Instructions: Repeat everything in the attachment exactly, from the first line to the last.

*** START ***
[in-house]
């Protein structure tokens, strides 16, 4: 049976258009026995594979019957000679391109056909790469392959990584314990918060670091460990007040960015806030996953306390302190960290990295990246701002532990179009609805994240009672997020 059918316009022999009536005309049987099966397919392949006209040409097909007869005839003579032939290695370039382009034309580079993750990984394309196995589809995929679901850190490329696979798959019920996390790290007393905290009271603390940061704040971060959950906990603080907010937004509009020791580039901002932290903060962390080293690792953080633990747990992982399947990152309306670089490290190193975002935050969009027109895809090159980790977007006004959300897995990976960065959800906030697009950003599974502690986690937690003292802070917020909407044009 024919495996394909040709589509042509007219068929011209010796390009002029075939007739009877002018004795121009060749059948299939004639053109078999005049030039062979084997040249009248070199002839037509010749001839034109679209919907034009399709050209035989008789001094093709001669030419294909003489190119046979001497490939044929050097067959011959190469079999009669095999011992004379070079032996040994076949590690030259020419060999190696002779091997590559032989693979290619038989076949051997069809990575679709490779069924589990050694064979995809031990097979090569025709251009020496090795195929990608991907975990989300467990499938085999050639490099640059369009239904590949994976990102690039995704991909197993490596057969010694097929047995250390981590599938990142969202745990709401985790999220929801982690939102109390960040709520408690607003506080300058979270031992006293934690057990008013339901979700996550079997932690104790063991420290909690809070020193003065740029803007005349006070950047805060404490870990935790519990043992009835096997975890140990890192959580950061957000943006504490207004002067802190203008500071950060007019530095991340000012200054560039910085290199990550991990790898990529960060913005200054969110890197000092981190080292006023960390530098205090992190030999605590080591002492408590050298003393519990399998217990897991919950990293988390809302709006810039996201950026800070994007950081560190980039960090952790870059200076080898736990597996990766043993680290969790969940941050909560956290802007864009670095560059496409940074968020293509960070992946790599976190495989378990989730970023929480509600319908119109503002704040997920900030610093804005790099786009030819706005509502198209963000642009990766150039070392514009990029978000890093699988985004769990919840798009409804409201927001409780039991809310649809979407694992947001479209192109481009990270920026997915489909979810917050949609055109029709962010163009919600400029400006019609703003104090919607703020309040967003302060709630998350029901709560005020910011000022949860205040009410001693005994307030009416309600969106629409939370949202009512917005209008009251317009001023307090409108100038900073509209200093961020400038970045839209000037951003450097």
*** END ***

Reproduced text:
[in-house]
């Protein structure tokens, strides 16, 4: 049976258009026995594979019957000679391109056909790469392959990584314990918060670091460990007040960015806030996953306390302190960290990295990246701002532990179009609805994240009672997020 059918316009022999009536005309049987099966397919392949006209040409097909007869005839003579032939290695370039382009034309580079993750990984394309196995589809995929679901850190490329696979798959019920996390790290007393905290009271603390940061704040971060959950906990603080907010937004509009020791580039901002932290903060962390080293690792953080633990747990992982399947990152309306670089490290190193975002935050969009027109895809090159980790977007006004959300897995990976960065959800906030697009950003599974502690986690937690003292802070917020909407044009 024919495996394909040709589509042509007219068929011209010796390009002029075939007739009877002018004795121009060749059948299939004639053109078999005049030039062979084997040249009248070199002839037509010749001839034109679209919907034009399709050209035989008789001094093709001669030419294909003489190119046979001497490939044929050097067959011959190469079999009669095999011992004379070079032996040994076949590690030259020419060999190696002779091997590559032989693979290619038989076949051997069809990575679709490779069924589990050694064979995809031990097979090569025709251009020496090795195929990608991907975990989300467990499938085999050639490099640059369009239904590949994976990102690039995704991909197993490596057969010694097929047995250390981590599938990142969202745990709401985790999220929801982690939102109390960040709520408690607003506080300058979270031992006293934690057990008013339901979700996550079997932690104790063991420290909690809070020193003065740029803007005349006070950047805060404490870990935790519990043992009835096997975890140990890192959580950061957000943006504490207004002067802190203008500071950060007019530095991340000012200054560039910085290199990550991990790898990529960060913005200054969110890197000092981190080292006023960390530098205090992190030999605590080591002492408590050298003393519990399998217990897991919950990293988390809302709006810039996201950026800070994007950081560190980039960090952790870059200076080898736990597996990766043993680290969790969940941050909560956290802007864009670095560059496409940074968020293509960070992946790599976190495989378990989730970023929480509600319908119109503002704040997920900030610093804005790099786009030819706005509502198209963000642009990766150039070392514009990029978000890093699988985004769990919840798009409804409201927001409780039991809310649809979407694992947001479209192109481009990270920026997915489909979810917050949609055109029709962010163009919600400029400006019609703003104090919607703020309040967003302060709630998350029901709560005020910011000022949860205040009410001693005994307030009416309600969106629409939370949202009512917005209008009251317009001023307090409108100038900073509209200093961020400038970045839209000037951003450097």